The effect is a bit jarring, as the movie jumps through several story tones before it reaches its conclusion. I found this jumbled experience a tad awkward. What were your thoughts on the picture’s tone, Trista?
Billed as a thriller in the Hong Kong movie database, PHANTOM OF THE THEATER seems to go through many tonal shifts. As you mentioned, the beginning has a classic horror-movie opening with an arguably sinful man combusted by vengeful ghosts. We then establish Shanghai at the height of its cultural shine in the 1930s, covering the glitter and glamour of the movie industry. Then we see the movie production in the haunted theater, carrying on despite warring personalities and ghostly sabotages. A romance between Gu Weibang and Meng Sifan begins and gives us a love-triangle romantic comedy foiled by General Gu Mingshan (famous Chinese actor Simon Yam Tat-Wah). Finally, the question of the ghostly saboteurs is answered. Western audiences raised on Disney might be surprised to learn that the movie does not end with a wedding. I certainly was.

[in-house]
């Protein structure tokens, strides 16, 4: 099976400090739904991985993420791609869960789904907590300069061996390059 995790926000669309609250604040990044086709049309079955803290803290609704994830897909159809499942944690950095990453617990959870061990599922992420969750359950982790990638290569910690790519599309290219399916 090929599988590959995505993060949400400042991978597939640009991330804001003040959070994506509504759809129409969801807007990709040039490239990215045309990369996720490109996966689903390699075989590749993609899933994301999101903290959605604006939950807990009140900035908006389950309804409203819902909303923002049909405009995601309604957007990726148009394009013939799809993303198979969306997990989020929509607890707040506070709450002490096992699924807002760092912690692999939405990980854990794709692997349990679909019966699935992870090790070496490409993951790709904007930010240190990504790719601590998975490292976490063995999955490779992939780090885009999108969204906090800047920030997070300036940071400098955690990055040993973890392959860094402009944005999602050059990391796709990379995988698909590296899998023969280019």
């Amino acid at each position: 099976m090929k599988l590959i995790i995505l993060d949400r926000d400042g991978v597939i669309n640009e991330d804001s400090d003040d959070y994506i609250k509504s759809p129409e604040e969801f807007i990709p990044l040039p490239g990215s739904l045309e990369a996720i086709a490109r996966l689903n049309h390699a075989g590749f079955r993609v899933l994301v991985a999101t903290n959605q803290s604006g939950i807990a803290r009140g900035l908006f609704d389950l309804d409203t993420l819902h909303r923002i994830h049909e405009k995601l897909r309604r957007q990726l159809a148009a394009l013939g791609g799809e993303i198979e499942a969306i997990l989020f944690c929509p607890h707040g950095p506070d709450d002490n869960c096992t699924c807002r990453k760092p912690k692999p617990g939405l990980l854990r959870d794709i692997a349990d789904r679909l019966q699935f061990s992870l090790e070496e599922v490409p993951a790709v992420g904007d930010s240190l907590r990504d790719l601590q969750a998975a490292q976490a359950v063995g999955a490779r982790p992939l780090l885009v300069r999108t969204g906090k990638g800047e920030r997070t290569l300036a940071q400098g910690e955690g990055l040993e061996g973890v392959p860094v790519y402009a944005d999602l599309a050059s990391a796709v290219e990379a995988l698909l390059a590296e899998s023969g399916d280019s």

Actually, it’s complicated love geometry! Gu Weibang starts out the film as a boyfriend to coroner Fei Lisi, who comes to realize before long how attached her boyfriend is to another woman . . . But I digress. You were talking tonal shifts.
The most jarring tonal shift in my opinion, however, was the strong presence of the supernatural in the beginning of the movie, followed by a dwindling amount of influence until nonexistence by the end. Shanghai in the beginning seems a town suffused in magic and possibility, and the return to drab reality was highly disappointing.